Role-play: Giving a fictional address
The students now have to extract the fictional addresses from their partner in this pair-work speaking activity.
Point to the example dialogue from the first activity. If it is not on the board, you may want to add it again.
Student 1: What's your ____?
Student 2: It's _____?
Before they begin, demonstrate with another student how they'll use it to get specific information from their partner.
Teacher: What's your town?
Student: It's Edinburgh.
Teacher: Can you repeat that please?
Student: It's Edinburgh.
Teacher: Can you spell that?
Student: Yes, E-D...
Next, divide the group into pairs and have them take turns extracting the address from a partner. Make the students aware that their primary aim is to write down their partner's address accurately.
When finished, they should compare what they've written with what they recorded.
Our suggested homework for this lesson is to have the students learn their fictional addresses so that we can have them produce this information as part of a revision/warmer activity for the next few weeks.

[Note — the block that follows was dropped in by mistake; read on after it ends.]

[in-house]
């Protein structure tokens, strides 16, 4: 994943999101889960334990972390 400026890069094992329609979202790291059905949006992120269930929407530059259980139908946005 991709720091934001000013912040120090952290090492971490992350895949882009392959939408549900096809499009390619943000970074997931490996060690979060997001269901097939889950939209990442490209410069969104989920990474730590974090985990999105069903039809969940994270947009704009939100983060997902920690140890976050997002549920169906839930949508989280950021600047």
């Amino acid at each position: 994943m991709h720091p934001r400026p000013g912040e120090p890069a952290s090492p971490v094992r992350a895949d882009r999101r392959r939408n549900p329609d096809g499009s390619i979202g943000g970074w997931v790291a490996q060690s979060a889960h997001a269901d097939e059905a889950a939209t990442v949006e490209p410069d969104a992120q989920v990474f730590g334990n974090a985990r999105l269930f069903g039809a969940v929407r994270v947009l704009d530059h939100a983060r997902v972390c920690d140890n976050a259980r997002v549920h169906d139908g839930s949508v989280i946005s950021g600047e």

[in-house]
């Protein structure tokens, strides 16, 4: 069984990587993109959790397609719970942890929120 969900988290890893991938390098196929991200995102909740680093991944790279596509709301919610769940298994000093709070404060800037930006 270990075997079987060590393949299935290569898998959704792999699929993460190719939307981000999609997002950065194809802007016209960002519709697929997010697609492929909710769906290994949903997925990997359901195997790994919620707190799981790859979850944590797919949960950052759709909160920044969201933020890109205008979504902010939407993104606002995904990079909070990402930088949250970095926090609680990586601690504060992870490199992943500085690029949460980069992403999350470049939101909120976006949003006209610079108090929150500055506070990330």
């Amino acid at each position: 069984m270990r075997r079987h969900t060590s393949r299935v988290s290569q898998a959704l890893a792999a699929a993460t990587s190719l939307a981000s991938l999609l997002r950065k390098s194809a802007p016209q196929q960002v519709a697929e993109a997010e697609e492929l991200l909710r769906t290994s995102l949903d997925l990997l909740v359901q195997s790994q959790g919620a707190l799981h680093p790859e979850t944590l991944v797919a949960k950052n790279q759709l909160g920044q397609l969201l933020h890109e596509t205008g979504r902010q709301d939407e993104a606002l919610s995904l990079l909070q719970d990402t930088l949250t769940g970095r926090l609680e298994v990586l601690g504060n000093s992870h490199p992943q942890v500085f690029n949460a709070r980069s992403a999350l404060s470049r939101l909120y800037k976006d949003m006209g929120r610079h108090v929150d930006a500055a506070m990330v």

Stopwatch challenge: Alphabet and numbers
Players have to dictate a very long combination of letters and numbers to a teammate who must record it on the board.
This game works just as well with teams of two as it does when splitting the group into two. Choose a team size that you think best suits your class while paying attention to the amount of time you have left.
For each round, you will write down a ridiculously long postcode of 10 - 15 characters and hand it to one member of a team. That team must then nominate someone to record the postcode on the board.
When ready, the player holding the written postcode must dictate it to their teammate must write it down correctly on the board. Set a stopwatch to record the time and add it to the board at the end. The team with the quickest time, or combination of times (if you play more than one round) is crowned the winner at the end.